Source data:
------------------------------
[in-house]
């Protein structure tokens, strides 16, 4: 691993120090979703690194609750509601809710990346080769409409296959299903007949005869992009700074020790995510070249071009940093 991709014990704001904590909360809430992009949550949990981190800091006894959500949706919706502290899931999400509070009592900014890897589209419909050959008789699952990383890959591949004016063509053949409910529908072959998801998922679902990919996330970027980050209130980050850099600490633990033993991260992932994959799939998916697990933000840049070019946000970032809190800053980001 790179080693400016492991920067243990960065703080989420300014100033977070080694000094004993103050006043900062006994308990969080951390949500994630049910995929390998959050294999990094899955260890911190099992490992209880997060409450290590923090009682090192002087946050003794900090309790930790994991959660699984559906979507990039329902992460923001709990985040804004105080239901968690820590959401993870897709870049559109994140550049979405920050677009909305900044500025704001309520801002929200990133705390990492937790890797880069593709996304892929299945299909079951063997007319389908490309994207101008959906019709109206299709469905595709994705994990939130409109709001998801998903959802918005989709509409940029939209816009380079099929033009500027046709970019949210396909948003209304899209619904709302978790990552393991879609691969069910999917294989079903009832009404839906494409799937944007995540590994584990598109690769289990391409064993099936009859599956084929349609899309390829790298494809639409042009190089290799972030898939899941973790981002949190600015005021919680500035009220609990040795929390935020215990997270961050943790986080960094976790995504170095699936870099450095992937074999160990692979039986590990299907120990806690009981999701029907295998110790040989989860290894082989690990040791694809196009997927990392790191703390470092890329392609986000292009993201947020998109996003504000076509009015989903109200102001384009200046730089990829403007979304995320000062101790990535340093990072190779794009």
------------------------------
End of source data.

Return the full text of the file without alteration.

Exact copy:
[in-house]
């Protein structure tokens, strides 16, 4: 691993120090979703690194609750509601809710990346080769409409296959299903007949005869992009700074020790995510070249071009940093 991709014990704001904590909360809430992009949550949990981190800091006894959500949706919706502290899931999400509070009592900014890897589209419909050959008789699952990383890959591949004016063509053949409910529908072959998801998922679902990919996330970027980050209130980050850099600490633990033993991260992932994959799939998916697990933000840049070019946000970032809190800053980001 790179080693400016492991920067243990960065703080989420300014100033977070080694000094004993103050006043900062006994308990969080951390949500994630049910995929390998959050294999990094899955260890911190099992490992209880997060409450290590923090009682090192002087946050003794900090309790930790994991959660699984559906979507990039329902992460923001709990985040804004105080239901968690820590959401993870897709870049559109994140550049979405920050677009909305900044500025704001309520801002929200990133705390990492937790890797880069593709996304892929299945299909079951063997007319389908490309994207101008959906019709109206299709469905595709994705994990939130409109709001998801998903959802918005989709509409940029939209816009380079099929033009500027046709970019949210396909948003209304899209619904709302978790990552393991879609691969069910999917294989079903009832009404839906494409799937944007995540590994584990598109690769289990391409064993099936009859599956084929349609899309390829790298494809639409042009190089290799972030898939899941973790981002949190600015005021919680500035009220609990040795929390935020215990997270961050943790986080960094976790995504170095699936870099450095992937074999160990692979039986590990299907120990806690009981999701029907295998110790040989989860290894082989690990040791694809196009997927990392790191703390470092890329392609986000292009993201947020998109996003504000076509009015989903109200102001384009200046730089990829403007979304995320000062101790990535340093990072190779794009």